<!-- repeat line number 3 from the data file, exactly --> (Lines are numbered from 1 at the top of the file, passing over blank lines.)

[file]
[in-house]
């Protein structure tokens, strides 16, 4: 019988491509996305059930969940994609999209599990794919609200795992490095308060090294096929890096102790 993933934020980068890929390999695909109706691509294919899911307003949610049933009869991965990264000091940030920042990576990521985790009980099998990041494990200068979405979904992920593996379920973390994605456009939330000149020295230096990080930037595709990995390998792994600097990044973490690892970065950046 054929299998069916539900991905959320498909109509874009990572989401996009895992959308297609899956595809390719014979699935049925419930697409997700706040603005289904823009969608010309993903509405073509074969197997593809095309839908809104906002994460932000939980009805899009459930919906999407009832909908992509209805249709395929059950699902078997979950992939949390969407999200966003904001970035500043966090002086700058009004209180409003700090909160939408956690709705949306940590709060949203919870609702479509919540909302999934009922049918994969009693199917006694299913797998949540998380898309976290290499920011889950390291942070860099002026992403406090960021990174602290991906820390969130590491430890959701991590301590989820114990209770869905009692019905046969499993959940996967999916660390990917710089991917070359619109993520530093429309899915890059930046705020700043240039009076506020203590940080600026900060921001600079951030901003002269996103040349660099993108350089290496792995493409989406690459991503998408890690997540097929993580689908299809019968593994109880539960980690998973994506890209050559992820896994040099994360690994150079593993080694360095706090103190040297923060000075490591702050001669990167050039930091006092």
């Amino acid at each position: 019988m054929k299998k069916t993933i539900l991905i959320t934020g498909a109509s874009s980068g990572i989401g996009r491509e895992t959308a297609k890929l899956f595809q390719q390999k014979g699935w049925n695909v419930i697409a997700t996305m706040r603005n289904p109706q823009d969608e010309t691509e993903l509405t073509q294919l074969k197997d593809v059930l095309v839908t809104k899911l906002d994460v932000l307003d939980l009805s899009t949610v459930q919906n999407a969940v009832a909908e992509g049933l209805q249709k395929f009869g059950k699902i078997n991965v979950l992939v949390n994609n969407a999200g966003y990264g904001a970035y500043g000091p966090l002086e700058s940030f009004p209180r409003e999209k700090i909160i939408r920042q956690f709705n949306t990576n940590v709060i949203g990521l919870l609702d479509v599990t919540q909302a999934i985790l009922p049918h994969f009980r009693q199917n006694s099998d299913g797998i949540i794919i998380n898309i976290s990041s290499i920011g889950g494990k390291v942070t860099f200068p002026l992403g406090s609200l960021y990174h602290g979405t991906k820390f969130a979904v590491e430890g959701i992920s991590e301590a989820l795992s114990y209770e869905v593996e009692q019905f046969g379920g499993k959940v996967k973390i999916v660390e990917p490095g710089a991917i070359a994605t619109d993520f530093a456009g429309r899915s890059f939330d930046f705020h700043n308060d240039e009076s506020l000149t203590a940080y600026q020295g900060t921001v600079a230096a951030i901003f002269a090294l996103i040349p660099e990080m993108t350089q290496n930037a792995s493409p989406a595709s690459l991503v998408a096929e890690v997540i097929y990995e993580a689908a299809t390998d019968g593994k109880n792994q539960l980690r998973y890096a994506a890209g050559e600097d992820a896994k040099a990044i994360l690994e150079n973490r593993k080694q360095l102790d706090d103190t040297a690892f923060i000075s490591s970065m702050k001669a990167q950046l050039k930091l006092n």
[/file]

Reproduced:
């Amino acid at each position: 019988m054929k299998k069916t993933i539900l991905i959320t934020g498909a109509s874009s980068g990572i989401g996009r491509e895992t959308a297609k890929l899956f595809q390719q390999k014979g699935w049925n695909v419930i697409a997700t996305m706040r603005n289904p109706q823009d969608e010309t691509e993903l509405t073509q294919l074969k197997d593809v059930l095309v839908t809104k899911l906002d994460v932000l307003d939980l009805s899009t949610v459930q919906n999407a969940v009832a909908e992509g049933l209805q249709k395929f009869g059950k699902i078997n991965v979950l992939v949390n994609n969407a999200g966003y990264g904001a970035y500043g000091p966090l002086e700058s940030f009004p209180r409003e999209k700090i909160i939408r920042q956690f709705n949306t990576n940590v709060i949203g990521l919870l609702d479509v599990t919540q909302a999934i985790l009922p049918h994969f009980r009693q199917n006694s099998d299913g797998i949540i794919i998380n898309i976290s990041s290499i920011g889950g494990k390291v942070t860099f200068p002026l992403g406090s609200l960021y990174h602290g979405t991906k820390f969130a979904v590491e430890g959701i992920s991590e301590a989820l795992s114990y209770e869905v593996e009692q019905f046969g379920g499993k959940v996967k973390i999916v660390e990917p490095g710089a991917i070359a994605t619109d993520f530093a456009g429309r899915s890059f939330d930046f705020h700043n308060d240039e009076s506020l000149t203590a940080y600026q020295g900060t921001v600079a230096a951030i901003f002269a090294l996103i040349p660099e990080m993108t350089q290496n930037a792995s493409p989406a595709s690459l991503v998408a096929e890690v997540i097929y990995e993580a689908a299809t390998d019968g593994k109880n792994q539960l980690r998973y890096a994506a890209g050559e600097d992820a896994k040099a990044i994360l690994e150079n973490r593993k080694q360095l102790d706090d103190t040297a690892f923060i000075s490591s970065m702050k001669a990167q950046l050039k930091l006092n």